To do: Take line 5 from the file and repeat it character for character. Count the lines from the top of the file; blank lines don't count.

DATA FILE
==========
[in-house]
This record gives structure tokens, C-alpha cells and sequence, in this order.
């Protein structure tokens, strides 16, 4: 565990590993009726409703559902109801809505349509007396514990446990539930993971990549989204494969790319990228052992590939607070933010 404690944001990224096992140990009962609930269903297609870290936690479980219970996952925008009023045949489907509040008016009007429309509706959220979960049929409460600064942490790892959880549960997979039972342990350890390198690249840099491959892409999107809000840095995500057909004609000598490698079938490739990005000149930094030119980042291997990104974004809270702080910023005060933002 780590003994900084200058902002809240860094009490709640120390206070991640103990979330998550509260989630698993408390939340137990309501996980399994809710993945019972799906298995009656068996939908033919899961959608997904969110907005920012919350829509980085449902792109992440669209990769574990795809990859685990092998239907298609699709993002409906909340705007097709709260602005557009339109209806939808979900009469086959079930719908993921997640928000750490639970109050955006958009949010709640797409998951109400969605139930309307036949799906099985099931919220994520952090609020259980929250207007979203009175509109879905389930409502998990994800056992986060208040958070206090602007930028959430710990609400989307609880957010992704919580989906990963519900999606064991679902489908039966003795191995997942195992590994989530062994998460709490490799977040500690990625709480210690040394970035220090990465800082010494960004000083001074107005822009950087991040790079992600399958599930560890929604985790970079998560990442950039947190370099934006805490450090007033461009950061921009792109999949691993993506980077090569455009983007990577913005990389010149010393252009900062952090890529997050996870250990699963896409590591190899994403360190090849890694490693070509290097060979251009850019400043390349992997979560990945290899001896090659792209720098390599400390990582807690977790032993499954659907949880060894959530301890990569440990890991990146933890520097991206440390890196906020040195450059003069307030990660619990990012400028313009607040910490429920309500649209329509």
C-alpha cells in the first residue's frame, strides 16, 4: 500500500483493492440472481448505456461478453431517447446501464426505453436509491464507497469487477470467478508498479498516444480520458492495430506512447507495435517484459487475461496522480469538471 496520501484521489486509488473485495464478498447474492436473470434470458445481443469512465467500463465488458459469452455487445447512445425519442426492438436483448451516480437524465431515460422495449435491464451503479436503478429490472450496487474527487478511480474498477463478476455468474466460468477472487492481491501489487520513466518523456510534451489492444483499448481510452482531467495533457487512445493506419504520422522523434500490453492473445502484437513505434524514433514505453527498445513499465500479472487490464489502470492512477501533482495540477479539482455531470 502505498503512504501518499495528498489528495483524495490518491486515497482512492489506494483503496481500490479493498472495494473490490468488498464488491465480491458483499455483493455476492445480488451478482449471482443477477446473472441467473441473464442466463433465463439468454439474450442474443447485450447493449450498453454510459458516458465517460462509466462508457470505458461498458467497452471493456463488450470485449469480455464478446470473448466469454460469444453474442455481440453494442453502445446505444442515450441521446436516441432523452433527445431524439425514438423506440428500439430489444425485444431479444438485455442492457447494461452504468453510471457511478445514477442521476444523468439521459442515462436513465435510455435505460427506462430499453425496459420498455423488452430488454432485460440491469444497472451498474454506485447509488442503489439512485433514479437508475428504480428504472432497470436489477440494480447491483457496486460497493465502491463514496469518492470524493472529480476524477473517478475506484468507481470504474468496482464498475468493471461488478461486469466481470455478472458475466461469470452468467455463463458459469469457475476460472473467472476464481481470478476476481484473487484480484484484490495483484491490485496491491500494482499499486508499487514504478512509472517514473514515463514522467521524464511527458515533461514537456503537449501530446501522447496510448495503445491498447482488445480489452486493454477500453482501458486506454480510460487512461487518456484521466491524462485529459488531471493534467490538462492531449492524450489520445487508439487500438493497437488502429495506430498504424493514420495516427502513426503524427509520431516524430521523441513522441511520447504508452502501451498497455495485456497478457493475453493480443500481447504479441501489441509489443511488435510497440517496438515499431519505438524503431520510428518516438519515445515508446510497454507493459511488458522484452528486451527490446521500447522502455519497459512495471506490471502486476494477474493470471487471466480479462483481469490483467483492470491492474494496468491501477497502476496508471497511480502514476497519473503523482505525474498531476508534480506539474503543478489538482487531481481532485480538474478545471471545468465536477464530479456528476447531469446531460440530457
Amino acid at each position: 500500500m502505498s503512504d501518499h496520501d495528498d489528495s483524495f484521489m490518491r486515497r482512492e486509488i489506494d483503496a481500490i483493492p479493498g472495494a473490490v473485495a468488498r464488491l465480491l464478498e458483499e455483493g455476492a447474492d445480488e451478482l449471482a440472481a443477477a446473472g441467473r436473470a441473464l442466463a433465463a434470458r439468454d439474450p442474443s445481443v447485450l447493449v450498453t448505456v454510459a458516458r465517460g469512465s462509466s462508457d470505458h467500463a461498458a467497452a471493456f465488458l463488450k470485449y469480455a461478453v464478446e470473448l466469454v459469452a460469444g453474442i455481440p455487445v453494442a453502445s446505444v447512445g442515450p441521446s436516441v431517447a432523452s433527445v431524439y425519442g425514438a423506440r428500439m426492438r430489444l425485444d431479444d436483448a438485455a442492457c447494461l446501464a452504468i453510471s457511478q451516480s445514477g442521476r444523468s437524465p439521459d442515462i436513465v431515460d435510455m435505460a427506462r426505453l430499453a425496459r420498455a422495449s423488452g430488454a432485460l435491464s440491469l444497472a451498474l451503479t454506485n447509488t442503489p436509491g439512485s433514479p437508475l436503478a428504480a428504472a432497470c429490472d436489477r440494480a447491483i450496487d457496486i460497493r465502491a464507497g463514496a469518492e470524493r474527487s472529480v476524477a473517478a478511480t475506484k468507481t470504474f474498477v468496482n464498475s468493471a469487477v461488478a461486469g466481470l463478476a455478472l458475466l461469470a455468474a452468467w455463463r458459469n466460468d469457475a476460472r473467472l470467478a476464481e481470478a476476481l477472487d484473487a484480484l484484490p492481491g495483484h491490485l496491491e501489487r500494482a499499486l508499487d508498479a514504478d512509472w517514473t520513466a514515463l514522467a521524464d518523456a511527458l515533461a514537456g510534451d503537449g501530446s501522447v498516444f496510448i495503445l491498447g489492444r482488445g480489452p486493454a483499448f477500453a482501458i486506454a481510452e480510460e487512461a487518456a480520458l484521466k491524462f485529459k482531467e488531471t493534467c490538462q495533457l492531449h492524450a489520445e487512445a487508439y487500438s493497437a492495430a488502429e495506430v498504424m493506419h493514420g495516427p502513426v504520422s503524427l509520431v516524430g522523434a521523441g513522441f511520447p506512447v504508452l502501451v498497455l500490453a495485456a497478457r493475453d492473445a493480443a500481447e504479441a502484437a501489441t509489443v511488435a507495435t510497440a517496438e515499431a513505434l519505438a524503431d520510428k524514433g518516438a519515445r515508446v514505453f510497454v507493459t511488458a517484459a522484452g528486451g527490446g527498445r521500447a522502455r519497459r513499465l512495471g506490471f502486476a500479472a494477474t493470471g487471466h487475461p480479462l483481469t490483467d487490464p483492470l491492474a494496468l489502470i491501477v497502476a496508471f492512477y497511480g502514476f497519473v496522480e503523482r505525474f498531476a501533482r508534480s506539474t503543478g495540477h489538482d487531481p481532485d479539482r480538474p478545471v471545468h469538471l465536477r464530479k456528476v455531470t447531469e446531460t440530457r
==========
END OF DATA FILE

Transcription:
Amino acid at each position: 500500500m502505498s503512504d501518499h496520501d495528498d489528495s483524495f484521489m490518491r486515497r482512492e486509488i489506494d483503496a481500490i483493492p479493498g472495494a473490490v473485495a468488498r464488491l465480491l464478498e458483499e455483493g455476492a447474492d445480488e451478482l449471482a440472481a443477477a446473472g441467473r436473470a441473464l442466463a433465463a434470458r439468454d439474450p442474443s445481443v447485450l447493449v450498453t448505456v454510459a458516458r465517460g469512465s462509466s462508457d470505458h467500463a461498458a467497452a471493456f465488458l463488450k470485449y469480455a461478453v464478446e470473448l466469454v459469452a460469444g453474442i455481440p455487445v453494442a453502445s446505444v447512445g442515450p441521446s436516441v431517447a432523452s433527445v431524439y425519442g425514438a423506440r428500439m426492438r430489444l425485444d431479444d436483448a438485455a442492457c447494461l446501464a452504468i453510471s457511478q451516480s445514477g442521476r444523468s437524465p439521459d442515462i436513465v431515460d435510455m435505460a427506462r426505453l430499453a425496459r420498455a422495449s423488452g430488454a432485460l435491464s440491469l444497472a451498474l451503479t454506485n447509488t442503489p436509491g439512485s433514479p437508475l436503478a428504480a428504472a432497470c429490472d436489477r440494480a447491483i450496487d457496486i460497493r465502491a464507497g463514496a469518492e470524493r474527487s472529480v476524477a473517478a478511480t475506484k468507481t470504474f474498477v468496482n464498475s468493471a469487477v461488478a461486469g466481470l463478476a455478472l458475466l461469470a455468474a452468467w455463463r458459469n466460468d469457475a476460472r473467472l470467478a476464481e481470478a476476481l477472487d484473487a484480484l484484490p492481491g495483484h491490485l496491491e501489487r500494482a499499486l508499487d508498479a514504478d512509472w517514473t520513466a514515463l514522467a521524464d518523456a511527458l515533461a514537456g510534451d503537449g501530446s501522447v498516444f496510448i495503445l491498447g489492444r482488445g480489452p486493454a483499448f477500453a482501458i486506454a481510452e480510460e487512461a487518456a480520458l484521466k491524462f485529459k482531467e488531471t493534467c490538462q495533457l492531449h492524450a489520445e487512445a487508439y487500438s493497437a492495430a488502429e495506430v498504424m493506419h493514420g495516427p502513426v504520422s503524427l509520431v516524430g522523434a521523441g513522441f511520447p506512447v504508452l502501451v498497455l500490453a495485456a497478457r493475453d492473445a493480443a500481447e504479441a502484437a501489441t509489443v511488435a507495435t510497440a517496438e515499431a513505434l519505438a524503431d520510428k524514433g518516438a519515445r515508446v514505453f510497454v507493459t511488458a517484459a522484452g528486451g527490446g527498445r521500447a522502455r519497459r513499465l512495471g506490471f502486476a500479472a494477474t493470471g487471466h487475461p480479462l483481469t490483467d487490464p483492470l491492474a494496468l489502470i491501477v497502476a496508471f492512477y497511480g502514476f497519473v496522480e503523482r505525474f498531476a501533482r508534480s506539474t503543478g495540477h489538482d487531481p481532485d479539482r480538474p478545471v471545468h469538471l465536477r464530479k456528476v455531470t447531469e446531460t440530457r